Fourth woman in three weeks found hanging in India

Altaf Qadri/AP/Press Association Images
Activists hold candles during a vigil to protest against the gang rape of two teenage girls, in New Delhi, India, Saturday, May 31. Two further women have since been found hanged.

Another young woman has been found dead; hung from a tree in a village in northern India – the fourth to undergo such horrific treatment in the past three weeks.

Her body was found in the Moradabad district in Uttar Pradesh state, just three hours outside Delhi. Her family believes that the girl, thought to be between 16 and 19-years-old, was raped, though this is yet to be confirmed.

According to the Times of India, the young woman went missing from her home in Rajpura village on Wednesday evening while her family attended a wedding.

Her parents contend that their attempts to report her disappearance to the police that night were refused; they were told instead to come back on Thursday morning, and she was later found dead.

The details of the case are not yet known, and Indian news service IANS quotes a local official as saying, "We are trying to probe all angles, including enmity with someone, but it is too early to say anything".

This shocking crime is the latest in a string of attacks against women in Uttar Pradesh. Two young Dalit teenagers, at least one of whom was raped, were hung from a mango tree near their home in Katra Shahadatgani, Budaun on 27 May, and a 44-year-old woman was also found murdered and hung in the Bahraich area on Wednesday – a post mortem was unable to discern if she too had been the victim of sexual violence.

Kumar Swarmy, National Co-ordinator of the All Indian Christian Council, condemned the attacks in an interview with Christian Today, citing human rights violations across India as a "major concern", and noting that the "gruesome gang rape" of the two young girls in particular "shocked the country and the global community".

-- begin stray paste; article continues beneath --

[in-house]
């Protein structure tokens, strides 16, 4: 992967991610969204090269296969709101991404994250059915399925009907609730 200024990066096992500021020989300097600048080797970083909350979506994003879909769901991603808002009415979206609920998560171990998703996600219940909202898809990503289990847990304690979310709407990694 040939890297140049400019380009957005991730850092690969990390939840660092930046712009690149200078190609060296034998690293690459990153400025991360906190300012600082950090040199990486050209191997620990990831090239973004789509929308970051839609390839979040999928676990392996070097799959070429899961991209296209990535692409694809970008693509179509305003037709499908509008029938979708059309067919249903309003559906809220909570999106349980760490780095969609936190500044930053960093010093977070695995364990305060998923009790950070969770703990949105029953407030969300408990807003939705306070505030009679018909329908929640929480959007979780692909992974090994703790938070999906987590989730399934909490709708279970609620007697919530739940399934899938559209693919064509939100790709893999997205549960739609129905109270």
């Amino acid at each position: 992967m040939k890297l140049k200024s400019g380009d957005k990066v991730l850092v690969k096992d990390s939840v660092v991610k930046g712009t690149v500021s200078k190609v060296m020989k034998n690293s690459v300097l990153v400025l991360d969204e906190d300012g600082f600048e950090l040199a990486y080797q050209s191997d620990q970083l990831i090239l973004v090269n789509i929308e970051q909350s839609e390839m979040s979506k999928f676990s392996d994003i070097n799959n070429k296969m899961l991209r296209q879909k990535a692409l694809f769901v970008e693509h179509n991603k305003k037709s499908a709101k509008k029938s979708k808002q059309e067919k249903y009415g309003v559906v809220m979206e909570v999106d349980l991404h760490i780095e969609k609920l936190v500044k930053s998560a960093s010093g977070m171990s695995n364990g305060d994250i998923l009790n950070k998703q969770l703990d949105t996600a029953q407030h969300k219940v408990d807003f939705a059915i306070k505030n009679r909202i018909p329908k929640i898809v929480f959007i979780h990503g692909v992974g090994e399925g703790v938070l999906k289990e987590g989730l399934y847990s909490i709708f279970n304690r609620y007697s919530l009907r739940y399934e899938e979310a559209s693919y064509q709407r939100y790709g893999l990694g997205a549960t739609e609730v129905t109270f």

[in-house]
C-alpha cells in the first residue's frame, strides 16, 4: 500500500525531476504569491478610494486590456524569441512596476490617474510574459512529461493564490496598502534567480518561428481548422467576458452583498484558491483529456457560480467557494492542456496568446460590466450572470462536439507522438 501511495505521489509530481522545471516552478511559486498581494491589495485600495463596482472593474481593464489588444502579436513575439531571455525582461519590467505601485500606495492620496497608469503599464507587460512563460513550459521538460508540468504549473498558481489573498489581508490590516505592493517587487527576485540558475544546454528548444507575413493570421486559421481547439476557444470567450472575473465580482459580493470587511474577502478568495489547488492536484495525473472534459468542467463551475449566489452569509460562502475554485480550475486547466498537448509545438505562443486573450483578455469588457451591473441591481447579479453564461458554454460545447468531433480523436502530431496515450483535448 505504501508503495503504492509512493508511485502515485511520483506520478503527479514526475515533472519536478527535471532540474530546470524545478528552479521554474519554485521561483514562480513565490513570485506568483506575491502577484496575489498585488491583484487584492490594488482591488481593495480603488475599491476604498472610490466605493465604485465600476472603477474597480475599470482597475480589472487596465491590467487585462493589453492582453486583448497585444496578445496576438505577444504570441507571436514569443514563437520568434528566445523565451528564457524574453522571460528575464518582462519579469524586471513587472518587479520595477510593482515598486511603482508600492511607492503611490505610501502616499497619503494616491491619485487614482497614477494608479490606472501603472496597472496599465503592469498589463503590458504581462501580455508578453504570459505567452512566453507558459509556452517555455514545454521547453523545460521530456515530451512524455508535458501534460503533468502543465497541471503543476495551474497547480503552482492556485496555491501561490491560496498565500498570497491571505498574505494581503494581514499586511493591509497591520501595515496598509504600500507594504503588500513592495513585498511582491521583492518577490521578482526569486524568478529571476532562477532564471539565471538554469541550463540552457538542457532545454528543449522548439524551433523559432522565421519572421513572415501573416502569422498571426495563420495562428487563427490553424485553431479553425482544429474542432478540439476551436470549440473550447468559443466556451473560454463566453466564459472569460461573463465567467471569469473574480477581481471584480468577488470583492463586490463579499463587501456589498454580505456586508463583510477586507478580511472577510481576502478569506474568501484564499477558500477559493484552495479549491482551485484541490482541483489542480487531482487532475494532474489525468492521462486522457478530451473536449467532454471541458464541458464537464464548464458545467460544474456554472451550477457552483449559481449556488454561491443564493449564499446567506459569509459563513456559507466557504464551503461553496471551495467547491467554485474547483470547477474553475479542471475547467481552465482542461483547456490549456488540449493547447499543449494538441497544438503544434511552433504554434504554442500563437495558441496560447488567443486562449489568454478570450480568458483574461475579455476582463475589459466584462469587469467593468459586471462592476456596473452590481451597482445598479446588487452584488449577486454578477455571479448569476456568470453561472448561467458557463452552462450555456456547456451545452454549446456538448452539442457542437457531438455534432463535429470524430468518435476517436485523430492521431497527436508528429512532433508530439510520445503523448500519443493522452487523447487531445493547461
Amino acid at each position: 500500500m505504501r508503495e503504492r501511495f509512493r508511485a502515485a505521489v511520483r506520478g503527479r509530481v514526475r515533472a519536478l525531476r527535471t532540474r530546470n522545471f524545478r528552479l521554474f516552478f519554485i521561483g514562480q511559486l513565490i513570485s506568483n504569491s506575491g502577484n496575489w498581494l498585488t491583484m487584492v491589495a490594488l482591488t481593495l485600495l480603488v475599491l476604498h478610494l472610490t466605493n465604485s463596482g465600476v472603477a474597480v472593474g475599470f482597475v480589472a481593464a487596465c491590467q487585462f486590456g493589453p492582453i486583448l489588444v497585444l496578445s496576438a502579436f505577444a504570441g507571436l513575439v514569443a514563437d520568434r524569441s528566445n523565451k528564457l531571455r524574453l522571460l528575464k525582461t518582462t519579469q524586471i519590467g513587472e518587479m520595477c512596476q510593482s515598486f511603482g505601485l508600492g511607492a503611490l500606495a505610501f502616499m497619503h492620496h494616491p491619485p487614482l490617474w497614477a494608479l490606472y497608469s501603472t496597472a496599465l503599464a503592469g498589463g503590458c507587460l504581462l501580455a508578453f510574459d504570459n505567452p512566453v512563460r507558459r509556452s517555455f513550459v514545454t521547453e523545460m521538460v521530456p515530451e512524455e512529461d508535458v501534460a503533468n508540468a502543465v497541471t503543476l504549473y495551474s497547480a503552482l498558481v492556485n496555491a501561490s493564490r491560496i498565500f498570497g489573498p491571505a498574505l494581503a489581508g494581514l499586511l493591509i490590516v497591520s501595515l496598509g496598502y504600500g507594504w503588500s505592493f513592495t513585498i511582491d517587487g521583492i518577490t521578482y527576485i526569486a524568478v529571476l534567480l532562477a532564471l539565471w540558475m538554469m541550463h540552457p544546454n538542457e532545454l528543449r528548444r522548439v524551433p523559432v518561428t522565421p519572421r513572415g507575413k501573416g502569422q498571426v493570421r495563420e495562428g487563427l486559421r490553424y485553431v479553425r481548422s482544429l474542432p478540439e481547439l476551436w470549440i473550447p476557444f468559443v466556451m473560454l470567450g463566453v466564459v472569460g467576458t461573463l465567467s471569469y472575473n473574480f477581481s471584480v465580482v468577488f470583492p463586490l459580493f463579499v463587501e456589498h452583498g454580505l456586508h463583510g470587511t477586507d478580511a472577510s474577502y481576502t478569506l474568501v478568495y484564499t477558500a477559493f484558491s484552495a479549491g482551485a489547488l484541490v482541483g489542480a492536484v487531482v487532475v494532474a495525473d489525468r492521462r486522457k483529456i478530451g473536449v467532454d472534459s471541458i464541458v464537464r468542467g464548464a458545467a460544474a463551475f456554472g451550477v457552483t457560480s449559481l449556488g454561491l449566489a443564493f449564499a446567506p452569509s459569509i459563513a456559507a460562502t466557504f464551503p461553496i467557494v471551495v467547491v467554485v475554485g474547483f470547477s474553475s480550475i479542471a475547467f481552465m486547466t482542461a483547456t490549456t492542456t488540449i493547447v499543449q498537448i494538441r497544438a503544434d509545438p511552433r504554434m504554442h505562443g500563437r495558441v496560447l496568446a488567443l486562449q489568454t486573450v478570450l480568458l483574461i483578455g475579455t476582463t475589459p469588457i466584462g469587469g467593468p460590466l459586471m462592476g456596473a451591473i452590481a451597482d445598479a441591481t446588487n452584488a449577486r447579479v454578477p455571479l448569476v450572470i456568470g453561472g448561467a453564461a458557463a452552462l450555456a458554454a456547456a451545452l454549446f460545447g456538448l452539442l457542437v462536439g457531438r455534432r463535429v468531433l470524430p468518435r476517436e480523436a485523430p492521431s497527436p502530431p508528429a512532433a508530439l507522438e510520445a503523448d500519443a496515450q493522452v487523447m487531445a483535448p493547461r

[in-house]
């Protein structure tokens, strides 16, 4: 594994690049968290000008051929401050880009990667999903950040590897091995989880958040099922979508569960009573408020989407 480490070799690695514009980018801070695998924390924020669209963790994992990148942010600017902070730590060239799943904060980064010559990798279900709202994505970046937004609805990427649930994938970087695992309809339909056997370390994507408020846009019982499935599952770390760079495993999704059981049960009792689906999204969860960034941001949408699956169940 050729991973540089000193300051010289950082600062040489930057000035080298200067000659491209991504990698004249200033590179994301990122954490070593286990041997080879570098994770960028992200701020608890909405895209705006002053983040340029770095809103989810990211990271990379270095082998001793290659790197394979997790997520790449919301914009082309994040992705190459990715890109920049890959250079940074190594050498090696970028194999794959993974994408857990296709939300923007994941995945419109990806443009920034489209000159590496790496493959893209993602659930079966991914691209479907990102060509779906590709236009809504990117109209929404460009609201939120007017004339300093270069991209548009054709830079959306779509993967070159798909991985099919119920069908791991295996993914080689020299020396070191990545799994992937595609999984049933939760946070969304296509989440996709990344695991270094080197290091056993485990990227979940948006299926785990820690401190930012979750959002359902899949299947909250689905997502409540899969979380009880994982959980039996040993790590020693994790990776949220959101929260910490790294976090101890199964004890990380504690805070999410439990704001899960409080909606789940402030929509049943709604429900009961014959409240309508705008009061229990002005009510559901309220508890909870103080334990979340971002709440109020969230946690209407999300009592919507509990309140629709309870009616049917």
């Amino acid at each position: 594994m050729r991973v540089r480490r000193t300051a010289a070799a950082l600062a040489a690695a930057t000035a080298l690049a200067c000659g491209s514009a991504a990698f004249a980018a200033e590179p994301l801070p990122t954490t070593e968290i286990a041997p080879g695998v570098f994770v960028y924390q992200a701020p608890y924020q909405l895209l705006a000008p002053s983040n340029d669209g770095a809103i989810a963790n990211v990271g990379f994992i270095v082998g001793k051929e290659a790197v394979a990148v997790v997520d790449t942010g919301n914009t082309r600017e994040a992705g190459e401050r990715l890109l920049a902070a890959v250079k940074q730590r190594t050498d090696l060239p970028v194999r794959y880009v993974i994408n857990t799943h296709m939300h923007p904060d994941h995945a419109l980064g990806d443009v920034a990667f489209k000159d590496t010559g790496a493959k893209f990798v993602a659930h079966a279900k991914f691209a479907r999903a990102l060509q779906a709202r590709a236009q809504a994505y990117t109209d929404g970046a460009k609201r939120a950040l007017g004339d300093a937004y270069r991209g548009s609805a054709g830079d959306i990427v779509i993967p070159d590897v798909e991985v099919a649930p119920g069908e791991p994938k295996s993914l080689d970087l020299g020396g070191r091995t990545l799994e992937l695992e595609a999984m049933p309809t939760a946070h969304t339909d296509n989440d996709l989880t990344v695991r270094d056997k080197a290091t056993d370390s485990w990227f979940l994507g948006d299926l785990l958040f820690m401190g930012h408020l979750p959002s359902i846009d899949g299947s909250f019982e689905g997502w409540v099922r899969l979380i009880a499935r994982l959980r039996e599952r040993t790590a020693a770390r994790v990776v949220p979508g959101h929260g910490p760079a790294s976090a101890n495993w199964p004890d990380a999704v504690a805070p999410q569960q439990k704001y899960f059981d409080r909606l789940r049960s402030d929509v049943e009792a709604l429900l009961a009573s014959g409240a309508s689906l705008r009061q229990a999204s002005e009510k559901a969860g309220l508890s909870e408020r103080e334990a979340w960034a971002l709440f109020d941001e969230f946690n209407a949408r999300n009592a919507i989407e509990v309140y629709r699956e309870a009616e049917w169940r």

Press Association
Indian Prime Minister Narendra Modi has promised greater protections for women in the wake of a spate of violent sexual attacks.

Violence against women is endemic in India; the Asian Centre for Human Rights reports that there are an average of over 4,800 child rape cases in India each year, with victims often being girls from lower-caste communities.

Hundreds of people have protested outside the office of the chief minister of Uttar Pradesh in response to the latest attacks, and India's new Prime Minister, leader of the right-wing BJP Party Narendra Modi, has promised greater punishments for perpetrators.

"The government will have a policy of zero tolerance for violence against women, and will strengthen the criminal justice system for its effective implementation," he told Indian parliament this week.

His words are a clear attempt at damage control after two top government officials sparked widespread criticism for their comments on sexual violence. Babulal Gaur – home minister of Madhya Pradesh state – said of rape: "Sometimes it's right, sometimes it's wrong" while Ramsevak Paikra, home minister of Chhattisgarh state, later remarked:"Such incidents [of rape] do not happen deliberately. These kind of incidents happen accidentally".

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